As the video zooms closer on the boat, manatees continue to swim around and under. About 20 seconds in, Beede grabs a fishing pole as one swims past, toward the boat’s stern. He rubs its back a few times with the pole, startling it and sending it diving below. A manatee on the opposite side of the boat flip its tail, splashing the boat as the entire aggregation flees.

Beede puts down the pole, turns to a man wearing a black jacket and bucket hat, taps him on the shoulder and gives him a high-five.

“There was an aggregate of manatees, and the clients said they want to see them,” Beede told the Times. “I said, ‘no problem.’ I turned off the engine and floated in. There was one that had a white spot, and I scraped it with a very weak fishing pole. It’s a trout fishing rod. ”

Beede said he saw what looked like a white tag on the manatee’s back about 6 to 9 inches long and thought it might’ve been a leech or worm.

“I’ve just honestly never seen anything like it, and I was most interested in what it was,” he said. “I reached out to see what it was, and that’s what happened.”

The Florida Manatee is classified as a threatened species and given federal protection under the Marine Mammal Protection Act of 1972 and Endangered Species Act of 1973, which, according to the Fish and Wildlife website, “makes it illegal to harass, hunt, capture or kill any marine mammal.” It also receives protection locally under the Florida Manatee Sanctuary Act of 1978. That act makes it illegal “for any person, at any time, intentionally or negligently, to annoy, molest, harass, or disturb any manatee."

See Through Canoe thinks Beede should’ve known better.

“He should have known that if he was concerned about a manatee, he should call FWC, pretty much everyone knows that,” the company wrote in a comment to the video post. “And a boat captain should definitely know that.”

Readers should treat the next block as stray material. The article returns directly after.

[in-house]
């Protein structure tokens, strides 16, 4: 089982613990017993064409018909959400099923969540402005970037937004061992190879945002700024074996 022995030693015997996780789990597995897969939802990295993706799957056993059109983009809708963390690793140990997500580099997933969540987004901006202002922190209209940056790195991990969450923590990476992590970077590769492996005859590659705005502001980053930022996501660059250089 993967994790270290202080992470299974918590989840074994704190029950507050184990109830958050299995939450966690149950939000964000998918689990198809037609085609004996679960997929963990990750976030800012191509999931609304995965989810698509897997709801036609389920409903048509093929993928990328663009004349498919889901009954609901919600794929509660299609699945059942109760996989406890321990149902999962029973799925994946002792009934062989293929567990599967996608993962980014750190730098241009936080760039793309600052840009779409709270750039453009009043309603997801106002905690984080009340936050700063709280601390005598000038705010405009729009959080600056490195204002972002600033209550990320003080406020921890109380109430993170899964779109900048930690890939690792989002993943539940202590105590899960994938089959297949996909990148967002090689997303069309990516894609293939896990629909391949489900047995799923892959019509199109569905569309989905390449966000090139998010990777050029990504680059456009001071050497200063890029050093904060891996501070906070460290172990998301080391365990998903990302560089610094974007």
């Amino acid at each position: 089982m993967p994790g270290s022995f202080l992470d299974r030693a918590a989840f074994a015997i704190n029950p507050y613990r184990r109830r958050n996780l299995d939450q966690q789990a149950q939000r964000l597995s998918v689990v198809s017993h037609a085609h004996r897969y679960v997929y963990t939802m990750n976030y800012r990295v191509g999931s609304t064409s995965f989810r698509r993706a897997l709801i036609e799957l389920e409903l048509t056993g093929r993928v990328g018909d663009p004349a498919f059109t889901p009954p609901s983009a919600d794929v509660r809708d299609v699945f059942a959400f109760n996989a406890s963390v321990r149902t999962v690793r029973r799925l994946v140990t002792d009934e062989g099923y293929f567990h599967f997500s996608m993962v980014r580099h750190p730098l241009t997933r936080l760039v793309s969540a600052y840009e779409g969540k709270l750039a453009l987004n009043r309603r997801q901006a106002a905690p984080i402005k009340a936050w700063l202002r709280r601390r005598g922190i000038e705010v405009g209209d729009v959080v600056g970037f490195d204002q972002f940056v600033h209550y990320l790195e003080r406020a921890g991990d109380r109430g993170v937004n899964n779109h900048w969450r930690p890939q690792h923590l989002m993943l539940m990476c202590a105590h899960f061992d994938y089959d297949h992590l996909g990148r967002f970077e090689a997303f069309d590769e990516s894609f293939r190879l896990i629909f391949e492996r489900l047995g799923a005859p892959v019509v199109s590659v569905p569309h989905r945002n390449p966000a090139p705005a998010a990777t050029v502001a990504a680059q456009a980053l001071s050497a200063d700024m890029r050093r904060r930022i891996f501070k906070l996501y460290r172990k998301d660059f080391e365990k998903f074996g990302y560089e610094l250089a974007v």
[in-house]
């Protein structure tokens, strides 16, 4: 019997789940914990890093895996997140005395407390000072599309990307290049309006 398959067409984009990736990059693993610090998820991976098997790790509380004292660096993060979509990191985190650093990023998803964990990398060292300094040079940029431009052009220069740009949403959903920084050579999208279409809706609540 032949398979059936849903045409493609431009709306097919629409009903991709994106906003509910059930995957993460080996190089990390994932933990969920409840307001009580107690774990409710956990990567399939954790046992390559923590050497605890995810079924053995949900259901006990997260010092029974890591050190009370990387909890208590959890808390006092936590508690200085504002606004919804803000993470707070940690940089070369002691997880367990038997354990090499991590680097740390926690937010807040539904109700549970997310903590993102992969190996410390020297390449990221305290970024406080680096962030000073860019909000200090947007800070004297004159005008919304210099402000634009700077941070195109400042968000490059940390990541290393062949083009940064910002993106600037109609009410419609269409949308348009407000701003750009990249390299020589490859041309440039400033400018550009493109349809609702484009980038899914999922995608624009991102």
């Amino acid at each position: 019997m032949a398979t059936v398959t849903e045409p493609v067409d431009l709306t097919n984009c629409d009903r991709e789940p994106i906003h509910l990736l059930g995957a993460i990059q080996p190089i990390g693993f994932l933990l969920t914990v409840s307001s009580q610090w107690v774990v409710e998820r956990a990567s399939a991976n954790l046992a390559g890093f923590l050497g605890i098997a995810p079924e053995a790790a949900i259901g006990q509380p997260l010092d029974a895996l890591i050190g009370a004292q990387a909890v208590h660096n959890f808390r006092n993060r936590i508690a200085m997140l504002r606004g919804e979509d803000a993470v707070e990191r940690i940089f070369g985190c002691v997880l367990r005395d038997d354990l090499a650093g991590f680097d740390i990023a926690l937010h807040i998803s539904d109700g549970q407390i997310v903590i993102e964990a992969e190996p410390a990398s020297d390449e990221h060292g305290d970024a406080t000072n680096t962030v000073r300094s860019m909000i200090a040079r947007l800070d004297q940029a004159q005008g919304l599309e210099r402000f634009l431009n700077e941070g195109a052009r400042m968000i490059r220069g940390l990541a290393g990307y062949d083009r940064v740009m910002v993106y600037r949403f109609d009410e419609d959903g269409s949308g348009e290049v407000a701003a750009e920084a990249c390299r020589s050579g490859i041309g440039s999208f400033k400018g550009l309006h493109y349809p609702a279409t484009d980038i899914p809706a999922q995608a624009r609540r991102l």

Related: St. Petersburg woman accused of riding manatee arrested

While a few commenters came to Beede’s defense, most harshly criticized him, with many calling for his license or worse.

“Unfortunately, legality doesn’t stop soulless garbage from doing its thing,” Sydney Feldspar wrote. “It would require a sense of humility, empathy and honesty which these cretins do not possess.”

Beede said those judging him are hypocrites, even See Through Canoe, which also operates a company that rents kayaks in the same area where Beede touched the manatee.

Beede said manatee are often seen in the area, which he’s been taking charters to since starting Shallow Point in 2004. Kayakers and people hanging off docks, he said, often touch manatees with poles and paddles.

“Hundreds of boats and people are swimming with them everyday,” he said. “I’m not out there trying to hurt animals. This is not something that is me.”

Florida Fish and Wildlife confirmed that it is investigating the incident but couldn’t offer information as the investigation is ongoing.

Representatives from See Through Canoe did not respond to multiple requests for comment.

Related: Clearwater lawyer who shooed raccoon off boat needs ‘professionalism workshop,’ Florida Bar says

It’s not the first time Florida wildlife has been the subject of widespread attention because of human involvement. In 2012, St. Petersburg woman Ana Gloria Garcia Gutierrez was arrested after she was photographed riding on a manatee’s back at Fort De Soto Beach. And last year, Clearwater attorney Thomas Cope found himself the subject of internet ire after video surfaced of him shooing a raccoon off a boat in open water.